Vince Vaughn Explains The Secrets Of Improv On The Delivery Man Set
It probably wonít surprise you if I tell you Vince Vaughn in a garrulous guy. Like the fast-talking swing-dancing playboy he played in his breakthrough feature Swingers, Vaughn can go a mile a minute if the subject at hand grabs him, and his enthusiasm is contagious. This turned a room full of reporters and bloggers on the set of Delivery Man into a pack of grinning fools as Vaughn talked about his latest project, his careerís highs and lows, and his thoughts on fatherhood. But aside for obvious excitement over the above, he also showed a surprising distaste for what many people consider improv, and flat-out sneered at actors who lose weight as a tool to earn critical praise.
In the American remake of Starbuck, Delivery Man, writer-director Ken Scott asked Vaughn to walk a tricky line between layered drama and light-hearted comedy. ďI always considered myself an actor first and foremost,Ē Vaughn told us on the second to last day of the filmís production. Despite his general happy-go-lucky attitude, he was quick to expand on what he considers acting, and what he sees as novelty. After telling us he felt the key to acting is essentially looking like youíre not acting, he expanded a headline-grabbing trend that irks him:
ďSometimes people will lose a ton of weight or gain a ton of weight, but theyíre boring as fuck to watch. But people go, ĎThis is amazing! This person gained or lost a lot of weight, this is incredible!í I think thereís a time and place for it and thereís times Iíve seen it done where I thought it was great. I think some people go ďThat means theyíre phenomenal. They lost all this weight or gained all this weight.ĒÖAnd Iím sure there are other great examples of it, but sometimes, I think people do that because they want to have control over it, thereís something that they want to feel like theyíre doing and they physicalize it. But then you get on set and they donít know their f*cking lines. Itís weird.Ē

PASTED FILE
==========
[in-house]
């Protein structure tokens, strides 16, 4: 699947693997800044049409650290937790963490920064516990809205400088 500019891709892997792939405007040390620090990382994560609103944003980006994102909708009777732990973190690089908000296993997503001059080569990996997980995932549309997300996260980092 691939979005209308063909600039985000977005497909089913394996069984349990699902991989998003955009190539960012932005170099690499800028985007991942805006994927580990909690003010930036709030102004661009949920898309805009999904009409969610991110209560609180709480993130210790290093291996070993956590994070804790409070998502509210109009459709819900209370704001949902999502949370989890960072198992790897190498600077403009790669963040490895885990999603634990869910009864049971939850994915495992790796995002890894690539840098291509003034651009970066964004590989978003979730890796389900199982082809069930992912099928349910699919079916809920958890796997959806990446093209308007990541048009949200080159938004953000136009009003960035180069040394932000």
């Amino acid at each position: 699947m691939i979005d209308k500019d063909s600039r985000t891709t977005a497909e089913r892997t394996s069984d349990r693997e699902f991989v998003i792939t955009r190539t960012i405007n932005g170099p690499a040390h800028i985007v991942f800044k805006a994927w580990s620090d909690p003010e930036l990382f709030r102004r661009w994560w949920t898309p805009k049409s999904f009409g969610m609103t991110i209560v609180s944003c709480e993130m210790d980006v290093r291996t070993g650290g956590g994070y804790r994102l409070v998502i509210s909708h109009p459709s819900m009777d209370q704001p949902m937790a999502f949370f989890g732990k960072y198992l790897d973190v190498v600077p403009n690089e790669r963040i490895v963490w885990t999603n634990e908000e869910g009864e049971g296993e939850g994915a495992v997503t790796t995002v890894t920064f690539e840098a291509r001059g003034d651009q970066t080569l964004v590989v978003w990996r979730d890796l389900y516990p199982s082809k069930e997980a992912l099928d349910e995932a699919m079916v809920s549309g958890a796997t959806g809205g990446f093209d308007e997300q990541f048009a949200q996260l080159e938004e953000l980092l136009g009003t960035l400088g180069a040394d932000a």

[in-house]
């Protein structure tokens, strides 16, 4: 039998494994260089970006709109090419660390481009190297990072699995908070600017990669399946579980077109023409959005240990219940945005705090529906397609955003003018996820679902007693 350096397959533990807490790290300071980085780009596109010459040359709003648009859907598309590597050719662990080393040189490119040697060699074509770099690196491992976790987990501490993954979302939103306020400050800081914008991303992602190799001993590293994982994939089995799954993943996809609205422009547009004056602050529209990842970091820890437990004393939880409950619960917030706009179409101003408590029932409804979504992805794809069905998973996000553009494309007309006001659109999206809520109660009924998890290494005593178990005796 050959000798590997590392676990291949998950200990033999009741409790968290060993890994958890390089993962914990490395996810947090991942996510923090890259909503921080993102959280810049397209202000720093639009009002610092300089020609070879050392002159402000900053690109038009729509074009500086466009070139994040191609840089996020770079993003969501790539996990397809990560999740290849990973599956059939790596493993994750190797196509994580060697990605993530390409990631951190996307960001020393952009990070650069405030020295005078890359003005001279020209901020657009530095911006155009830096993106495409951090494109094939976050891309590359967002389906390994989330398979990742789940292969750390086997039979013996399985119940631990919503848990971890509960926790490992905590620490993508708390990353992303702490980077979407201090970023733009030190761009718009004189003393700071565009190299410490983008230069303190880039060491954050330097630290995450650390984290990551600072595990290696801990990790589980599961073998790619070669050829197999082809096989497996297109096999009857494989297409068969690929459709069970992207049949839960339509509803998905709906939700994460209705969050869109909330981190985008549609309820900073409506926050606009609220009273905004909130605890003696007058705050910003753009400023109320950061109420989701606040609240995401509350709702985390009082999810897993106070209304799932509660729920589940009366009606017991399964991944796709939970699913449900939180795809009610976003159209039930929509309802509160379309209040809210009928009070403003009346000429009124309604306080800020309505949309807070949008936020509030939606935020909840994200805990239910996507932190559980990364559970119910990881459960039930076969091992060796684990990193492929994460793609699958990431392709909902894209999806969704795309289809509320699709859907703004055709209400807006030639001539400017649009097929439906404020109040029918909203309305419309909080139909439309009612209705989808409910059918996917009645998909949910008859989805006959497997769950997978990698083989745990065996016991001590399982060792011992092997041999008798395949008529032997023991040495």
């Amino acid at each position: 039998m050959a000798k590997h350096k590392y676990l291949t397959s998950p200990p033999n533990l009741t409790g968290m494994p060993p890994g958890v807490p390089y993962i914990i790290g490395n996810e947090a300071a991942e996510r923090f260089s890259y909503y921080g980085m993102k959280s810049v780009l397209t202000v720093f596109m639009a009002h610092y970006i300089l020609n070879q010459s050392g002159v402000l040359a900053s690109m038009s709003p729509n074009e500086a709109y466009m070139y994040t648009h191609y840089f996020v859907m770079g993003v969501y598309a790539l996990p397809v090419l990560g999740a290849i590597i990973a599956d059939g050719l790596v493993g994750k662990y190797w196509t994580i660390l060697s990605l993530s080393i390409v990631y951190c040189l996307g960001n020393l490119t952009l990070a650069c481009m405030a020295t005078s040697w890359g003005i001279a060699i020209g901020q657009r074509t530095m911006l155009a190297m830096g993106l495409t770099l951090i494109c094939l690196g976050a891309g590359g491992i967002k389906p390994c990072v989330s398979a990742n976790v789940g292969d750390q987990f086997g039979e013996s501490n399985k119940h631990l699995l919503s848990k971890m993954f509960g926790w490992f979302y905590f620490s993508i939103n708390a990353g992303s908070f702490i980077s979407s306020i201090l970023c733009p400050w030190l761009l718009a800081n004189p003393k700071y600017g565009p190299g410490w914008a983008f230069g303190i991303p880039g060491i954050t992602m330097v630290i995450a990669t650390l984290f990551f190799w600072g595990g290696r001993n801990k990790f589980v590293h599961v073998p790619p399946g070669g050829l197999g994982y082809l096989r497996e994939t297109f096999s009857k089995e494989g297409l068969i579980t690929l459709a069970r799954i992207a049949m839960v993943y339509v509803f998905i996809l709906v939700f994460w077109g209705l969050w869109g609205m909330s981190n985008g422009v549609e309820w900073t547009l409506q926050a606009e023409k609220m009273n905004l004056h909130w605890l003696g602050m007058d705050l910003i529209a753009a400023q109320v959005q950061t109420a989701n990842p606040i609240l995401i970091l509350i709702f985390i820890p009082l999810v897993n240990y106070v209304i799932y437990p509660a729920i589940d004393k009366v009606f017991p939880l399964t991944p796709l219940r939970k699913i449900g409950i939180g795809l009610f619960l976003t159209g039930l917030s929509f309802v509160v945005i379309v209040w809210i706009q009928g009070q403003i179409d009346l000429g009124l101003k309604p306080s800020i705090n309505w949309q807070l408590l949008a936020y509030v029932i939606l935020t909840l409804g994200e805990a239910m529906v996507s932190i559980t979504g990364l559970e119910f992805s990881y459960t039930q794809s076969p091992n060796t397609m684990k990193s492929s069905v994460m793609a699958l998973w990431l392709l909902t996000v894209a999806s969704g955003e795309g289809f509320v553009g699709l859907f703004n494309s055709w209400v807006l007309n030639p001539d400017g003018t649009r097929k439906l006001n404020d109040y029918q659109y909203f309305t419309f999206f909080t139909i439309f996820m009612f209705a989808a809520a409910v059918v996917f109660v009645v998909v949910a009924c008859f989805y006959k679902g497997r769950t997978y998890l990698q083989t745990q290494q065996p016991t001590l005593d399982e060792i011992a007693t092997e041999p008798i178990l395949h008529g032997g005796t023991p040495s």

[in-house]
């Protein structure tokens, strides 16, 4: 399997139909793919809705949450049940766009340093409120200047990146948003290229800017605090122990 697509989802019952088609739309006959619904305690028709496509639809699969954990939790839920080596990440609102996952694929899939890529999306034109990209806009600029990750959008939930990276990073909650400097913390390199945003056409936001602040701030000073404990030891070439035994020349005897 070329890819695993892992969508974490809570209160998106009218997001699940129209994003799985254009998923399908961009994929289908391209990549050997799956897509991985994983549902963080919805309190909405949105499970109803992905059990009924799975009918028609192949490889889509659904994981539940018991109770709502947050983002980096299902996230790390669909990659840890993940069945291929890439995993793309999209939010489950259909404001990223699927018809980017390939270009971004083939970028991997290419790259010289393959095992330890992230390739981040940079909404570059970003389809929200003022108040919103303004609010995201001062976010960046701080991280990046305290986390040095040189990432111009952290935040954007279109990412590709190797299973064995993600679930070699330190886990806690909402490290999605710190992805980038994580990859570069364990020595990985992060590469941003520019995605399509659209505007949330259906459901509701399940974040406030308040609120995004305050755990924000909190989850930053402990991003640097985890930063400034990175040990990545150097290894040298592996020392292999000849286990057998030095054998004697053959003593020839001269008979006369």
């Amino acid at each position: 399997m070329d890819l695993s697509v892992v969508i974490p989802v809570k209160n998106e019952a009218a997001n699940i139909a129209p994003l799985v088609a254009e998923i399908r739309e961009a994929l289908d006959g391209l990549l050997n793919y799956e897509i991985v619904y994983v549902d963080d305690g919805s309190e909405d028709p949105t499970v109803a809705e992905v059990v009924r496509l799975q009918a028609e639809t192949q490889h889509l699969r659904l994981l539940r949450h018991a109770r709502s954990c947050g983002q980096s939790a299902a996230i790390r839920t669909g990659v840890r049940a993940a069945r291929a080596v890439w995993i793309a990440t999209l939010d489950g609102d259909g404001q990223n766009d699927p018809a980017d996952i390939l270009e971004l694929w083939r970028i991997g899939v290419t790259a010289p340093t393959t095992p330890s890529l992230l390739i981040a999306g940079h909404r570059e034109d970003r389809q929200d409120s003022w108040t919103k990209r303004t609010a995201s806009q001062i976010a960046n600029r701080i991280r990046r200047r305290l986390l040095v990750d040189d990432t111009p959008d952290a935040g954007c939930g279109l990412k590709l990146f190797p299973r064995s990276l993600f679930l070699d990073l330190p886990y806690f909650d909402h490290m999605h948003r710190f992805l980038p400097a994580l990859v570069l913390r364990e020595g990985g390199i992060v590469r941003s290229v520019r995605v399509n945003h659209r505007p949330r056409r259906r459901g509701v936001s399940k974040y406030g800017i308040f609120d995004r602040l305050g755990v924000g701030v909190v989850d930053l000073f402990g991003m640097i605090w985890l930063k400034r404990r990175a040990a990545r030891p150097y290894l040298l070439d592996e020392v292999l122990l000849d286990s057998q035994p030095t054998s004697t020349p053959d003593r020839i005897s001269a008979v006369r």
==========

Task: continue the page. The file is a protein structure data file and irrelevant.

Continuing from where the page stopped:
He was also outspoken on the current state of improvisational comedy, denouncing what many seem to think is ďimprov.Ē After speaking to his own training in the skill set, he stated:
ďTo me, improv is really listening, itís really being in your character and committed to being able to react to whatís happening. I love to say the lines. I donít improvise as much as people think, but our style would be that if you have whatís scripted, sometimes itís fun to see if thereís a different way--a fresh way--to get to the same thing. But some people think that improv is ĎWhatís the craziest thing I can say? Whatís the most shocking thing I can say?í but it has nothing to do with the story....I think what happened is that when we started doing these comedies in recent time and started doing stuff, younger generations and people started thinking ďOh, improv, improvĒ but I donít think a lot of them know what theyíre doing and I think a lot of these schools that have sprung up and teach it donít really understand it.Ē